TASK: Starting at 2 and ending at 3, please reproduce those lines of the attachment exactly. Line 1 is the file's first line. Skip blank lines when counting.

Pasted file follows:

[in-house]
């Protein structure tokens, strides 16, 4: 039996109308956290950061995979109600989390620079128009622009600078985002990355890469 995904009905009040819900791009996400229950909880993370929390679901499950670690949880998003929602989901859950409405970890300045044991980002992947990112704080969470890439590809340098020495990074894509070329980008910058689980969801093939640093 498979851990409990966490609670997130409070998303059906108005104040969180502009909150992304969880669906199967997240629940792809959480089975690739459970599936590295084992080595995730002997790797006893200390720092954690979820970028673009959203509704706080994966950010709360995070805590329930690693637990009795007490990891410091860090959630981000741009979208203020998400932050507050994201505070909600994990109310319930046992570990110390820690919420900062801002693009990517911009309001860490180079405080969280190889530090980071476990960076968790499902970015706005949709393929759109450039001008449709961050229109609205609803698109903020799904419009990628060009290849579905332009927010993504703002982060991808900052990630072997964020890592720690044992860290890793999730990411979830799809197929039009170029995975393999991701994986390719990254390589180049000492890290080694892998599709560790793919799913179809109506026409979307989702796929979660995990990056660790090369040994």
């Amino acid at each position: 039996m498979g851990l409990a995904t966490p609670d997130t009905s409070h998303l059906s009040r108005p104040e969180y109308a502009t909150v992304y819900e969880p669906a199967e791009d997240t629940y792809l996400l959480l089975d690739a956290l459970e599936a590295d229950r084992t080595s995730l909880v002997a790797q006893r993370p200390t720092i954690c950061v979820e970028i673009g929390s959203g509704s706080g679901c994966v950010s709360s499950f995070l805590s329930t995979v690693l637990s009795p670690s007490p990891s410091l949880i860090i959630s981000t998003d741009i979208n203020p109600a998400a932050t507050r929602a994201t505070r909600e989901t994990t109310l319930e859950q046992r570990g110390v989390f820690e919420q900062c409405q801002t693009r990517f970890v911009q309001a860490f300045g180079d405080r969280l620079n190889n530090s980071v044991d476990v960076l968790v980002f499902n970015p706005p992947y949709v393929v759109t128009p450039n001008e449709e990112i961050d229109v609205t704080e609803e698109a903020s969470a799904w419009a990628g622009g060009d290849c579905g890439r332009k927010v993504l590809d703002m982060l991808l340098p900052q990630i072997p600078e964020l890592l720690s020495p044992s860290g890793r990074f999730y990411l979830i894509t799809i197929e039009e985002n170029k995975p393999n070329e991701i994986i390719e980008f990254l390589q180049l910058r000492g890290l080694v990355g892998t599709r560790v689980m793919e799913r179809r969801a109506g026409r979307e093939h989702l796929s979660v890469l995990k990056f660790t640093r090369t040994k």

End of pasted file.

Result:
């Protein structure tokens, strides 16, 4: 039996109308956290950061995979109600989390620079128009622009600078985002990355890469 995904009905009040819900791009996400229950909880993370929390679901499950670690949880998003929602989901859950409405970890300045044991980002992947990112704080969470890439590809340098020495990074894509070329980008910058689980969801093939640093 498979851990409990966490609670997130409070998303059906108005104040969180502009909150992304969880669906199967997240629940792809959480089975690739459970599936590295084992080595995730002997790797006893200390720092954690979820970028673009959203509704706080994966950010709360995070805590329930690693637990009795007490990891410091860090959630981000741009979208203020998400932050507050994201505070909600994990109310319930046992570990110390820690919420900062801002693009990517911009309001860490180079405080969280190889530090980071476990960076968790499902970015706005949709393929759109450039001008449709961050229109609205609803698109903020799904419009990628060009290849579905332009927010993504703002982060991808900052990630072997964020890592720690044992860290890793999730990411979830799809197929039009170029995975393999991701994986390719990254390589180049000492890290080694892998599709560790793919799913179809109506026409979307989702796929979660995990990056660790090369040994």
């Amino acid at each position: 039996m498979g851990l409990a995904t966490p609670d997130t009905s409070h998303l059906s009040r108005p104040e969180y109308a502009t909150v992304y819900e969880p669906a199967e791009d997240t629940y792809l996400l959480l089975d690739a956290l459970e599936a590295d229950r084992t080595s995730l909880v002997a790797q006893r993370p200390t720092i954690c950061v979820e970028i673009g929390s959203g509704s706080g679901c994966v950010s709360s499950f995070l805590s329930t995979v690693l637990s009795p670690s007490p990891s410091l949880i860090i959630s981000t998003d741009i979208n203020p109600a998400a932050t507050r929602a994201t505070r909600e989901t994990t109310l319930e859950q046992r570990g110390v989390f820690e919420q900062c409405q801002t693009r990517f970890v911009q309001a860490f300045g180079d405080r969280l620079n190889n530090s980071v044991d476990v960076l968790v980002f499902n970015p706005p992947y949709v393929v759109t128009p450039n001008e449709e990112i961050d229109v609205t704080e609803e698109a903020s969470a799904w419009a990628g622009g060009d290849c579905g890439r332009k927010v993504l590809d703002m982060l991808l340098p900052q990630i072997p600078e964020l890592l720690s020495p044992s860290g890793r990074f999730y990411l979830i894509t799809i197929e039009e985002n170029k995975p393999n070329e991701i994986i390719e980008f990254l390589q180049l910058r000492g890290l080694v990355g892998t599709r560790v689980m793919e799913r179809r969801a109506g026409r979307e093939h989702l796929s979660v890469l995990k990056f660790t640093r090369t040994k």